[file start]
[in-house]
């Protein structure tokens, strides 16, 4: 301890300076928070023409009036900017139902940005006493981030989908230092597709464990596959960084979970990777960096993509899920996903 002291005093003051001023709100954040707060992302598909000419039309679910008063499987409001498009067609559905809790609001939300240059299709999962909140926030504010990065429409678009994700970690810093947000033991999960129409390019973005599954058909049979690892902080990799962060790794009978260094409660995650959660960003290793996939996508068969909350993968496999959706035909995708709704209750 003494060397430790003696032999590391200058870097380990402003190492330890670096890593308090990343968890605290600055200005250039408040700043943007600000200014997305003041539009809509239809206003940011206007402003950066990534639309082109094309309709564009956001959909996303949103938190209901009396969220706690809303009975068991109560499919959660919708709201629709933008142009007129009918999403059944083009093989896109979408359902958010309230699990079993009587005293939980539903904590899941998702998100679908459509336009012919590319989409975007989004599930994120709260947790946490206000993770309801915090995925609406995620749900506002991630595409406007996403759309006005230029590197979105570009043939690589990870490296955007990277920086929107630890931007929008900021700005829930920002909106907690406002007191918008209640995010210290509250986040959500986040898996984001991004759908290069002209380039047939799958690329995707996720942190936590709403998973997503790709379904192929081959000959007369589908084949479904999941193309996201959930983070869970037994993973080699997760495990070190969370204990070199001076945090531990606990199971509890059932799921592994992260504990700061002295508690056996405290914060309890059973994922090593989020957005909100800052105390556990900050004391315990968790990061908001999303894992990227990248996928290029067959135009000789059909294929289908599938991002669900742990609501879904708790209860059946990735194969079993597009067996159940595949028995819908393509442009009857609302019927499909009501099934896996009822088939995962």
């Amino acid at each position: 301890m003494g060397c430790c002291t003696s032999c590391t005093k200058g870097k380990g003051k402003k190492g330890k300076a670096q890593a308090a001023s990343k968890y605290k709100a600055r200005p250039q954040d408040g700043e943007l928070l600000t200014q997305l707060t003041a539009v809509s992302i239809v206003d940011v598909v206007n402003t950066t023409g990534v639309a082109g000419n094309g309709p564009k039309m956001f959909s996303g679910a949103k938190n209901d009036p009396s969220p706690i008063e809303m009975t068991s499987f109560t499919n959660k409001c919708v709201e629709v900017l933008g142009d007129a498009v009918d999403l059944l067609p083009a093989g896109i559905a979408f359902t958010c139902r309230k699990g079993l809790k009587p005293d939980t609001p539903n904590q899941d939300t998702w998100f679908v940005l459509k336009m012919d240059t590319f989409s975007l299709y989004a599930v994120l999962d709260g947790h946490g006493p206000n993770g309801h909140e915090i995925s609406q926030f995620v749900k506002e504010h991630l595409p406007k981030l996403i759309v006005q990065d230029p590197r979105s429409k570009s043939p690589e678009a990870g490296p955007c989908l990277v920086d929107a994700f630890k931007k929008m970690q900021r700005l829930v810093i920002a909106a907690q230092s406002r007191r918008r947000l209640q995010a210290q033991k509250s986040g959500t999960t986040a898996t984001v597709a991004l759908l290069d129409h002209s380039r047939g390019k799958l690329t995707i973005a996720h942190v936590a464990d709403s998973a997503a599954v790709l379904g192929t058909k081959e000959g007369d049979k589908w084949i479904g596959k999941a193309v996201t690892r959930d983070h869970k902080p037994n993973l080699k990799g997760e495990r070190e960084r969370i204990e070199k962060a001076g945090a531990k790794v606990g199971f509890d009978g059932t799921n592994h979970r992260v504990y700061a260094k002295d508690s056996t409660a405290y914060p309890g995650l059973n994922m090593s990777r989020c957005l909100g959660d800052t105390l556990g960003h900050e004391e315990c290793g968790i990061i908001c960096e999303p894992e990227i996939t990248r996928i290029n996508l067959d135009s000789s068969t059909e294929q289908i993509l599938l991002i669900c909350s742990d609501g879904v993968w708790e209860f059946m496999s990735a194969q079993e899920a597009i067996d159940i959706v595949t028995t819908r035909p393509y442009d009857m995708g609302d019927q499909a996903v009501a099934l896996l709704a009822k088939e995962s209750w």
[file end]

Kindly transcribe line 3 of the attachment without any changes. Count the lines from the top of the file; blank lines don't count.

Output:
């Amino acid at each position: 301890m003494g060397c430790c002291t003696s032999c590391t005093k200058g870097k380990g003051k402003k190492g330890k300076a670096q890593a308090a001023s990343k968890y605290k709100a600055r200005p250039q954040d408040g700043e943007l928070l600000t200014q997305l707060t003041a539009v809509s992302i239809v206003d940011v598909v206007n402003t950066t023409g990534v639309a082109g000419n094309g309709p564009k039309m956001f959909s996303g679910a949103k938190n209901d009036p009396s969220p706690i008063e809303m009975t068991s499987f109560t499919n959660k409001c919708v709201e629709v900017l933008g142009d007129a498009v009918d999403l059944l067609p083009a093989g896109i559905a979408f359902t958010c139902r309230k699990g079993l809790k009587p005293d939980t609001p539903n904590q899941d939300t998702w998100f679908v940005l459509k336009m012919d240059t590319f989409s975007l299709y989004a599930v994120l999962d709260g947790h946490g006493p206000n993770g309801h909140e915090i995925s609406q926030f995620v749900k506002e504010h991630l595409p406007k981030l996403i759309v006005q990065d230029p590197r979105s429409k570009s043939p690589e678009a990870g490296p955007c989908l990277v920086d929107a994700f630890k931007k929008m970690q900021r700005l829930v810093i920002a909106a907690q230092s406002r007191r918008r947000l209640q995010a210290q033991k509250s986040g959500t999960t986040a898996t984001v597709a991004l759908l290069d129409h002209s380039r047939g390019k799958l690329t995707i973005a996720h942190v936590a464990d709403s998973a997503a599954v790709l379904g192929t058909k081959e000959g007369d049979k589908w084949i479904g596959k999941a193309v996201t690892r959930d983070h869970k902080p037994n993973l080699k990799g997760e495990r070190e960084r969370i204990e070199k962060a001076g945090a531990k790794v606990g199971f509890d009978g059932t799921n592994h979970r992260v504990y700061a260094k002295d508690s056996t409660a405290y914060p309890g995650l059973n994922m090593s990777r989020c957005l909100g959660d800052t105390l556990g960003h900050e004391e315990c290793g968790i990061i908001c960096e999303p894992e990227i996939t990248r996928i290029n996508l067959d135009s000789s068969t059909e294929q289908i993509l599938l991002i669900c909350s742990d609501g879904v993968w708790e209860f059946m496999s990735a194969q079993e899920a597009i067996d159940i959706v595949t028995t819908r035909p393509y442009d009857m995708g609302d019927q499909a996903v009501a099934l896996l709704a009822k088939e995962s209750w």